(Figure 4) can withstand hot metal chips up to 1,500 degrees F and higher. Before these materials were developed, only steel chains could withstand these temperatures.

Other Considerations

In addition to the style of cable carrier used, it’s important to consider other factors, such as which cables and hoses will be installed and their size and weight.

The length of travel, minimum bend radius, environmental factors—debris, heat, or chemicals—and the speeds and accelerations involved are also significant considerations. For example, the length of travel directly affects the size of the chain that should be used. If the cable carrier must travel over distances greater than 50 ft and glide on itself, guide throughs (Figure 5) and built-in rollers often are required.

Follow the Rules

Always adhere to cable distribution rules to determine the proper cable layout and separation within the carrier. Interior separators or shelves are important to ensure proper cable alignment within the cable carrier. The faster and more frequent the movement, the more important exact positioning of the cables becomes. For example, in high-speed applications greater than 1.5 FPS or 10,000 cycles per year, cables should not be laid on top of each other without horizontal separation.

It is also vital to calculate acceleration and push force to ensure the cable carrier is strong enough to support the application in the first place. The force required must be less than the maximum force for the selected cable carrier.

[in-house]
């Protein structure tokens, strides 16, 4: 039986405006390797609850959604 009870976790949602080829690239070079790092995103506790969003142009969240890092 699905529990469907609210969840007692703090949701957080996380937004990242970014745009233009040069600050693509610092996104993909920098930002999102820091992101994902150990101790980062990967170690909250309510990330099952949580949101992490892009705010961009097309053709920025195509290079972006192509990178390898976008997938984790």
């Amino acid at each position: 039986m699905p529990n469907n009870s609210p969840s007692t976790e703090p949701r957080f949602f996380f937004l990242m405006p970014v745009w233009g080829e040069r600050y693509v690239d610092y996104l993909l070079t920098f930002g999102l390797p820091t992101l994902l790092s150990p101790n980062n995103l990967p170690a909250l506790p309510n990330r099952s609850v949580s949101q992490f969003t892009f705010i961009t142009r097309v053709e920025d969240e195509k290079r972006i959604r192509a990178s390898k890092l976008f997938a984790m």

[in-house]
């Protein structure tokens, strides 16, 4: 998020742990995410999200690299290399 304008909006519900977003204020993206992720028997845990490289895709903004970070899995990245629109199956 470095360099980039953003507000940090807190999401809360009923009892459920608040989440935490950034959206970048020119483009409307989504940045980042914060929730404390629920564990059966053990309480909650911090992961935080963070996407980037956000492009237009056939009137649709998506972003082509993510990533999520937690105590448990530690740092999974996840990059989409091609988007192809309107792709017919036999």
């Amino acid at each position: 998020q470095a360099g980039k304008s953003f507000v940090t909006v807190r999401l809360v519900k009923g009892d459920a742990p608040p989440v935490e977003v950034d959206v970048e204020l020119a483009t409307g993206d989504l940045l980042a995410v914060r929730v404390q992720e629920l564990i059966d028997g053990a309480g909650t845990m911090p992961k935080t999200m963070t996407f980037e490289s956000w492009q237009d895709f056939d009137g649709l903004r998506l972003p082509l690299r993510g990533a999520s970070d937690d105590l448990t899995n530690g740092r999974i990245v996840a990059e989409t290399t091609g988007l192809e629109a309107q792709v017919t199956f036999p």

Strain relief is important to keep cables in place at either end of a cable carrier. Sometimes strain relief at just the moving end is sufficient, depending on the application. Improper strain relief is a common cause of cable and hose failure.

Increasing demands in the field of automation require cable carrier systems to withstand higher speeds and accelerations, longer travels, and heavier loads than ever before. Thankfully, innovative cable carrier manufacturers have developed a broad range of options for almost any application.

Joe Ciringione

National Sales Manager
North America – Cable Carrier Systems at Igus®
50 N. Broadway
Rumford, RI 02916
Phone: 800-521-2747